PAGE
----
Searching over 5,500,000 cases.


searching
Buy This Entire Record For $7.95

Official citation and/or docket number and footnotes (if any) for this case available with purchase.

Learn more about what you receive with purchase of this case.

LISCIO v. LISCIO (03/19/64)

THE SUPERIOR COURT OF PENNSYLVANIA


March 19, 1964

LISCIO
v.
LISCIO, APPELLANT.

Appeal, No. 284, April T., 1963, from decree of Court of Common Pleas of Allegheny County, Jan. T., 1961, No. 3696, in case of Rocco Liscio v. Lucy Liscio. Decree affirmed.

COUNSEL

Jerry B. Landis, for appellant.

Stephen A. Zappala, for appellee.

Before Rhodes, P.j., Ervin, Wright, Woodside, Watkins, Montgomery, and Flood, JJ.

Author: Rhodes

[ 203 Pa. Super. Page 85]

OPINION BY RHODES, P.J.

This is an appeal by wife-defendant from a decree of the Court of Common Pleas of Allegheny County awarding the husband an absolute divorce on the ground of indignities.

The parties were married on May 2, 1953, and thereafter lived in plaintiff's house at Pittsburgh. At the time of the marriage plaintiff was sixty years of age and defendant was fifty. Plaintiff, a widower, had seven children by his first marriage, and defendant, a

[ 203 Pa. Super. Page 86]

    widow, had four children by her first marriage. In 1959, plaintiff suffered a heart attack and was advised by his doctor to go to California for his health. On November 23, 1959, plaintiff sold his house in Pittsburgh, taking a purchase money mortgage thereon. The parties then moved to Colton, San Bernadino County, California, where they purchased a home after staying with plaintiff's daughter for a short time. The parties transferred their savings to California banks. They separated in California about April 1, 1960. Plaintiff returned to Pittsburgh on April 3, 1960, and defendant followed later.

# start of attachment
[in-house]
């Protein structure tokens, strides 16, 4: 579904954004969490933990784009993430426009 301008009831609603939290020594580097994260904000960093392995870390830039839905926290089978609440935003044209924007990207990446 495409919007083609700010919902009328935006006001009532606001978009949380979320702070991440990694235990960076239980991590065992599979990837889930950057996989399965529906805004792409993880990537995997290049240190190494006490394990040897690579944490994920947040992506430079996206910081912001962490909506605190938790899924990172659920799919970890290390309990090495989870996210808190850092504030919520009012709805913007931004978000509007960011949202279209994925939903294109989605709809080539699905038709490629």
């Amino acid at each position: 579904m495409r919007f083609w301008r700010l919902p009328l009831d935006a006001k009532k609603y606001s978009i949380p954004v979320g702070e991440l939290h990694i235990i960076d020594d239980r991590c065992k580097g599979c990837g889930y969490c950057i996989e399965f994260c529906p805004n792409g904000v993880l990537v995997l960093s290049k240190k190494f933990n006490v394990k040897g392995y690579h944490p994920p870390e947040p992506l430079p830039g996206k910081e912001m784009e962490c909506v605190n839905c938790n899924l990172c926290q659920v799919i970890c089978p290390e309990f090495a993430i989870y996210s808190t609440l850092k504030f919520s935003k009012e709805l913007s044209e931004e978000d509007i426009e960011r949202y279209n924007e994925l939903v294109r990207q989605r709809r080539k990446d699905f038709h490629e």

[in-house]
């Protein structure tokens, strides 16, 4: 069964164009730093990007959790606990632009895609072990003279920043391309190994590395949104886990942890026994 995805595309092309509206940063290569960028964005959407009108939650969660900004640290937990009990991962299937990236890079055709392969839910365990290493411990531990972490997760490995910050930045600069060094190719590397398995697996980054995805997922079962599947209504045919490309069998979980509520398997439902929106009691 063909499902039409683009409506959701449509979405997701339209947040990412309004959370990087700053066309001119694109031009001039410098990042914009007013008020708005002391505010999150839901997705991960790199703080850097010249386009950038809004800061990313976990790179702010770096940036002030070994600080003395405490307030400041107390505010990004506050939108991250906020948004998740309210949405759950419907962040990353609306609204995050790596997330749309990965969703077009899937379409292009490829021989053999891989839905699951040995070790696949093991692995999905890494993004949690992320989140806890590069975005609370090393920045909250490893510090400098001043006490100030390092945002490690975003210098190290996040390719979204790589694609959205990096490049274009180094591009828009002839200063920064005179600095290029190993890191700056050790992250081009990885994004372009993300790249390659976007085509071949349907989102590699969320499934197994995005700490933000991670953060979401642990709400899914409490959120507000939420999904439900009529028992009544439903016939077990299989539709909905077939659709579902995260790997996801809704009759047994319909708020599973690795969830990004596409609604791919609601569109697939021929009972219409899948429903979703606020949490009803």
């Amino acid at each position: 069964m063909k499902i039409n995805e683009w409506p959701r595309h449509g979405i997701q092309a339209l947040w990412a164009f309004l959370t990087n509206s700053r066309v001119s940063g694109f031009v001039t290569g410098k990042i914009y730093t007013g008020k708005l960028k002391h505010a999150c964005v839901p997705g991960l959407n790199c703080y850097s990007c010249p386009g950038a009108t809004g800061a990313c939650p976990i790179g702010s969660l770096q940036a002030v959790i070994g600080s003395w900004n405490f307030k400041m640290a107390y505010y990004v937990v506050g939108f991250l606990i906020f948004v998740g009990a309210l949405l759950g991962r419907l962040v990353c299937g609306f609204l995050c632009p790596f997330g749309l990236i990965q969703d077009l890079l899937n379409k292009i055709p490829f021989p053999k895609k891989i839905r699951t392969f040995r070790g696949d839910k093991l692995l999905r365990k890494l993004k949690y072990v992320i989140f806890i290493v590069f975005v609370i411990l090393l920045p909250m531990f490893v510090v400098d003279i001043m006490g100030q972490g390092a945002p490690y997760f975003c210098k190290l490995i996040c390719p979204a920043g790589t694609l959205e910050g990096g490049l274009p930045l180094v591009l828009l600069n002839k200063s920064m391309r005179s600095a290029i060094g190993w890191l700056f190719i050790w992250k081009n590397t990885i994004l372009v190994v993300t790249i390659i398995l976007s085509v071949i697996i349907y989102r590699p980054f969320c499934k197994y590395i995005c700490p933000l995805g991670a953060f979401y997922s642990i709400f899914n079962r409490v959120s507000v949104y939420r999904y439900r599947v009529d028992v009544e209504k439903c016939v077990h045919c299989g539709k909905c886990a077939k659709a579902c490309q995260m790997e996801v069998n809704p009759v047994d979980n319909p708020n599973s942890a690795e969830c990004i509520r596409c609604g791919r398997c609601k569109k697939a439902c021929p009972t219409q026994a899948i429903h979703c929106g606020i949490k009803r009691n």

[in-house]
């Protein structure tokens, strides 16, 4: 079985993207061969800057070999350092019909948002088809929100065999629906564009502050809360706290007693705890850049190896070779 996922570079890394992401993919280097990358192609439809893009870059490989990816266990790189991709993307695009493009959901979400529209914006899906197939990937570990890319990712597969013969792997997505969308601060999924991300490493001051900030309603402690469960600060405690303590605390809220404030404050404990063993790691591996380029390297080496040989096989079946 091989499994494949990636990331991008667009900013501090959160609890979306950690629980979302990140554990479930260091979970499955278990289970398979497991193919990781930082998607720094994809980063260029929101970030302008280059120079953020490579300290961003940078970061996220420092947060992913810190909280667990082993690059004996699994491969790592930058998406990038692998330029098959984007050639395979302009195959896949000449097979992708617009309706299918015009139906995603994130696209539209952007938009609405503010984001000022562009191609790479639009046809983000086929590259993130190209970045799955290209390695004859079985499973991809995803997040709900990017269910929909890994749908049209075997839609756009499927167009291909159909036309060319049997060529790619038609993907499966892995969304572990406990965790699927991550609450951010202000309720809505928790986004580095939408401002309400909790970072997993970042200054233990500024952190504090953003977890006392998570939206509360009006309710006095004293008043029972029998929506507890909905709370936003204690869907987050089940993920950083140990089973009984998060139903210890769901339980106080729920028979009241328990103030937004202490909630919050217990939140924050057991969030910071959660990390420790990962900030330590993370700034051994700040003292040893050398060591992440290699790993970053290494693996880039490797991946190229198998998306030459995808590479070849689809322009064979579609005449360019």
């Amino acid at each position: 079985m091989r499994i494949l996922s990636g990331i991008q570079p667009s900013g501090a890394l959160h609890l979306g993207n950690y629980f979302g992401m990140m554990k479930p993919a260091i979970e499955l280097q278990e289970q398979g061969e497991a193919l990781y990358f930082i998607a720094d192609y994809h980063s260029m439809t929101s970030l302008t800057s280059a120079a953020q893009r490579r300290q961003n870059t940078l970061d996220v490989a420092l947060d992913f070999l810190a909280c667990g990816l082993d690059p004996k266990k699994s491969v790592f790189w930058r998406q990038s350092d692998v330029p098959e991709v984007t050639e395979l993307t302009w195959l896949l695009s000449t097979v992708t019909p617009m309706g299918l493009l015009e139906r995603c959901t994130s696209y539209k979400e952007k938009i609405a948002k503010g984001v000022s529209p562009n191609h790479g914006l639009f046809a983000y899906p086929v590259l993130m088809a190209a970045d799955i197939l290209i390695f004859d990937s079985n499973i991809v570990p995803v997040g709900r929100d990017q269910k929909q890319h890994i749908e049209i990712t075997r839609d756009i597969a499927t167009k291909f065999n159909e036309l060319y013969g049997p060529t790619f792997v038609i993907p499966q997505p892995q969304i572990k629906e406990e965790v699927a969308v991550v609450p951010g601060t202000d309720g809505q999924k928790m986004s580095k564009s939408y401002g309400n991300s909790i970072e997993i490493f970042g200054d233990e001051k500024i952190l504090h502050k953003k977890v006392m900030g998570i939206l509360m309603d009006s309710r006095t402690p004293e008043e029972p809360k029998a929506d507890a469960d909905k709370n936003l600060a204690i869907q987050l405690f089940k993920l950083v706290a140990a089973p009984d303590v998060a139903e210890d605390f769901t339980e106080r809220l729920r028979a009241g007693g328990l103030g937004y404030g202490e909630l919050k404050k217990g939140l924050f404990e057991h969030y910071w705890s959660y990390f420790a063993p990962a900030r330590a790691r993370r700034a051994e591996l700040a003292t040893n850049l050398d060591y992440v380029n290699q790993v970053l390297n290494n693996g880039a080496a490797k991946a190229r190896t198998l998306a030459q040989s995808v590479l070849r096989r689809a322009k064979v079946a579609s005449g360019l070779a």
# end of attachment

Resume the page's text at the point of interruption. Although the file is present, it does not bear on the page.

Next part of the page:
Plaintiff filed a complaint on December 30, 1960, alleging indignities and cruel and barbarous treatment as grounds for a divorce. A petition for counsel fees and alimony was filed. A petition for a bill of particulars was also filed. Subsequently, defendant sought additional expenses for taking depositions in California. The Court below dismissed this petition and ordered that plaintiff "may not under any circumstances mention the incidents or occations which occurred in the State of California in the plaintiff's case in chief, but may defend himself by rebuttal testimony if utilized by the defendant." After the taking of testimony, the master filed a report on January 28, 1963, in which he recommended that a divorce be granted on the ground of indignities to the person. The court below dismissed exceptions to the master's report, and entered a decree in divorce on September 12, 1963, from which defendant has appealed.

The issues before us in this appeal are (1) whether the Court of Common Pleas of Allegheny County had jurisdiction to hear this divorce action; (2) whether the testimony was sufficient for the granting of the decree in divorce; and (3) whether there was error in not allowing defendant the expenses necessary to take depositions in California.

[ 203 Pa. Super. Page 87]

Defendant excepted to the master's finding that the parties resided in Pennsylvania about fifty years prior to the filing of the complaint. Defendant claimed that the court lacked jurisdiction because the plaintiff was not "a bona fide resident in this Commonwealth at least one whole year immediately previous to the filing of his or her petition or libel:" Act of May 2, 1929, P.L. 1237, § 16, as amended, 23 P S § 16.